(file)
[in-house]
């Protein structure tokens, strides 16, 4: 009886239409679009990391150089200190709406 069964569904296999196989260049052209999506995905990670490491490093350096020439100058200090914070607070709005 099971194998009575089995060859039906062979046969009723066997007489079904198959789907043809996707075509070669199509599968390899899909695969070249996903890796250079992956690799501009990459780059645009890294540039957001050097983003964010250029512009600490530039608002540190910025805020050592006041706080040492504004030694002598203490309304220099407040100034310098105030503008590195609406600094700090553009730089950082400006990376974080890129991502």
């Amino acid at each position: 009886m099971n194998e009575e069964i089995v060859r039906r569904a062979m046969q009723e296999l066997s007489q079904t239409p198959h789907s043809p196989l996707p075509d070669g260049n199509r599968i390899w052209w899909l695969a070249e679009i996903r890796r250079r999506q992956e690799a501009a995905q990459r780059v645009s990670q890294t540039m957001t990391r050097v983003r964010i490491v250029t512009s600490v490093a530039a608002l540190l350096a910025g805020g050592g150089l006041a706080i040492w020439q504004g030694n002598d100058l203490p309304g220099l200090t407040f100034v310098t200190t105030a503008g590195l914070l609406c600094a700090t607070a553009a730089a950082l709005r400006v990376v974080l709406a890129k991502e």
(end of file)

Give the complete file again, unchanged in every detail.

[in-house]
């Protein structure tokens, strides 16, 4: 009886239409679009990391150089200190709406 069964569904296999196989260049052209999506995905990670490491490093350096020439100058200090914070607070709005 099971194998009575089995060859039906062979046969009723066997007489079904198959789907043809996707075509070669199509599968390899899909695969070249996903890796250079992956690799501009990459780059645009890294540039957001050097983003964010250029512009600490530039608002540190910025805020050592006041706080040492504004030694002598203490309304220099407040100034310098105030503008590195609406600094700090553009730089950082400006990376974080890129991502």
């Amino acid at each position: 009886m099971n194998e009575e069964i089995v060859r039906r569904a062979m046969q009723e296999l066997s007489q079904t239409p198959h789907s043809p196989l996707p075509d070669g260049n199509r599968i390899w052209w899909l695969a070249e679009i996903r890796r250079r999506q992956e690799a501009a995905q990459r780059v645009s990670q890294t540039m957001t990391r050097v983003r964010i490491v250029t512009s600490v490093a530039a608002l540190l350096a910025g805020g050592g150089l006041a706080i040492w020439q504004g030694n002598d100058l203490p309304g220099l200090t407040f100034v310098t200190t105030a503008g590195l914070l609406c600094a700090t607070a553009a730089a950082l709005r400006v990376v974080l709406a890129k991502e």